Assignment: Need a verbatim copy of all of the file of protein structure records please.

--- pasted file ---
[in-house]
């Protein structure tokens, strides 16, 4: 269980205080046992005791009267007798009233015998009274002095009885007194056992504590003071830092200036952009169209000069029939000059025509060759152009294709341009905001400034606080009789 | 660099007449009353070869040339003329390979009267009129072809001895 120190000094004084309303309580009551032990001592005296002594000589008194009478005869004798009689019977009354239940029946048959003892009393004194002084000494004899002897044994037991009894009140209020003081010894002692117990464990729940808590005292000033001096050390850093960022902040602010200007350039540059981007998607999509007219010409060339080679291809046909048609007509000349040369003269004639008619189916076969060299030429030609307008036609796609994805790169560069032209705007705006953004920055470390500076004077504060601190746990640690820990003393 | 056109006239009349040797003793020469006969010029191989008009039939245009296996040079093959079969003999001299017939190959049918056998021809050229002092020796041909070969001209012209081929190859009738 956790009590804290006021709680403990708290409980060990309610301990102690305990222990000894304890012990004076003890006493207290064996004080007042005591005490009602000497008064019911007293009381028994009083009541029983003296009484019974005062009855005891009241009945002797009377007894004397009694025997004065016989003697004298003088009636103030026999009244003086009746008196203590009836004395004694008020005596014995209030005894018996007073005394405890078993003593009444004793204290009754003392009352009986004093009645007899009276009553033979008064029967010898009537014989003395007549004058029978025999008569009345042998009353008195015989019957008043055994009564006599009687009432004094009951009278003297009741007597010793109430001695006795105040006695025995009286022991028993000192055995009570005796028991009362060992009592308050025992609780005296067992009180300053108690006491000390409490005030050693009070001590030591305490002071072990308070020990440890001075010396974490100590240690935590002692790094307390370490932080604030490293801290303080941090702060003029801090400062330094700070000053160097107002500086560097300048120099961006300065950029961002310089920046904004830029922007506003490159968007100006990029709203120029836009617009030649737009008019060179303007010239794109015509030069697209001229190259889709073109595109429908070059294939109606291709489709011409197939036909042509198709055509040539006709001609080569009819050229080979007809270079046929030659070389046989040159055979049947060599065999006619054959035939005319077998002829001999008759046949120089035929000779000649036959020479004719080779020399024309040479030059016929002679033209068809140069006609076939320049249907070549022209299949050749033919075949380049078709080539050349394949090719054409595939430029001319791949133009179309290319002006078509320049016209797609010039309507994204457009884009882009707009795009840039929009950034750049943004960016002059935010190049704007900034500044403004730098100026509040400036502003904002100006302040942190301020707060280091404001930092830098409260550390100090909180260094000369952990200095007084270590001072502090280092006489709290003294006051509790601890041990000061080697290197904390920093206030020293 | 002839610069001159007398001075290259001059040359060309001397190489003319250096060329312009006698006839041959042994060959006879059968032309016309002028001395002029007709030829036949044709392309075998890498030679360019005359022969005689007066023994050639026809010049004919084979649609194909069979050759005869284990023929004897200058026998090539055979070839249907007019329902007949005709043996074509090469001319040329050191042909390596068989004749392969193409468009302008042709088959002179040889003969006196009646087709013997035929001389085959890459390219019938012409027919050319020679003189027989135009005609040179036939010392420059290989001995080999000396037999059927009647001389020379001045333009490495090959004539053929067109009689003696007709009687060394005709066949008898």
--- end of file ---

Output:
[in-house]
């Protein structure tokens, strides 16, 4: 269980205080046992005791009267007798009233015998009274002095009885007194056992504590003071830092200036952009169209000069029939000059025509060759152009294709341009905001400034606080009789 | 660099007449009353070869040339003329390979009267009129072809001895 120190000094004084309303309580009551032990001592005296002594000589008194009478005869004798009689019977009354239940029946048959003892009393004194002084000494004899002897044994037991009894009140209020003081010894002692117990464990729940808590005292000033001096050390850093960022902040602010200007350039540059981007998607999509007219010409060339080679291809046909048609007509000349040369003269004639008619189916076969060299030429030609307008036609796609994805790169560069032209705007705006953004920055470390500076004077504060601190746990640690820990003393 | 056109006239009349040797003793020469006969010029191989008009039939245009296996040079093959079969003999001299017939190959049918056998021809050229002092020796041909070969001209012209081929190859009738 956790009590804290006021709680403990708290409980060990309610301990102690305990222990000894304890012990004076003890006493207290064996004080007042005591005490009602000497008064019911007293009381028994009083009541029983003296009484019974005062009855005891009241009945002797009377007894004397009694025997004065016989003697004298003088009636103030026999009244003086009746008196203590009836004395004694008020005596014995209030005894018996007073005394405890078993003593009444004793204290009754003392009352009986004093009645007899009276009553033979008064029967010898009537014989003395007549004058029978025999008569009345042998009353008195015989019957008043055994009564006599009687009432004094009951009278003297009741007597010793109430001695006795105040006695025995009286022991028993000192055995009570005796028991009362060992009592308050025992609780005296067992009180300053108690006491000390409490005030050693009070001590030591305490002071072990308070020990440890001075010396974490100590240690935590002692790094307390370490932080604030490293801290303080941090702060003029801090400062330094700070000053160097107002500086560097300048120099961006300065950029961002310089920046904004830029922007506003490159968007100006990029709203120029836009617009030649737009008019060179303007010239794109015509030069697209001229190259889709073109595109429908070059294939109606291709489709011409197939036909042509198709055509040539006709001609080569009819050229080979007809270079046929030659070389046989040159055979049947060599065999006619054959035939005319077998002829001999008759046949120089035929000779000649036959020479004719080779020399024309040479030059016929002679033209068809140069006609076939320049249907070549022209299949050749033919075949380049078709080539050349394949090719054409595939430029001319791949133009179309290319002006078509320049016209797609010039309507994204457009884009882009707009795009840039929009950034750049943004960016002059935010190049704007900034500044403004730098100026509040400036502003904002100006302040942190301020707060280091404001930092830098409260550390100090909180260094000369952990200095007084270590001072502090280092006489709290003294006051509790601890041990000061080697290197904390920093206030020293 | 002839610069001159007398001075290259001059040359060309001397190489003319250096060329312009006698006839041959042994060959006879059968032309016309002028001395002029007709030829036949044709392309075998890498030679360019005359022969005689007066023994050639026809010049004919084979649609194909069979050759005869284990023929004897200058026998090539055979070839249907007019329902007949005709043996074509090469001319040329050191042909390596068989004749392969193409468009302008042709088959002179040889003969006196009646087709013997035929001389085959890459390219019938012409027919050319020679003189027989135009005609040179036939010392420059290989001995080999000396037999059927009647001389020379001045333009490495090959004539053929067109009689003696007709009687060394005709066949008898």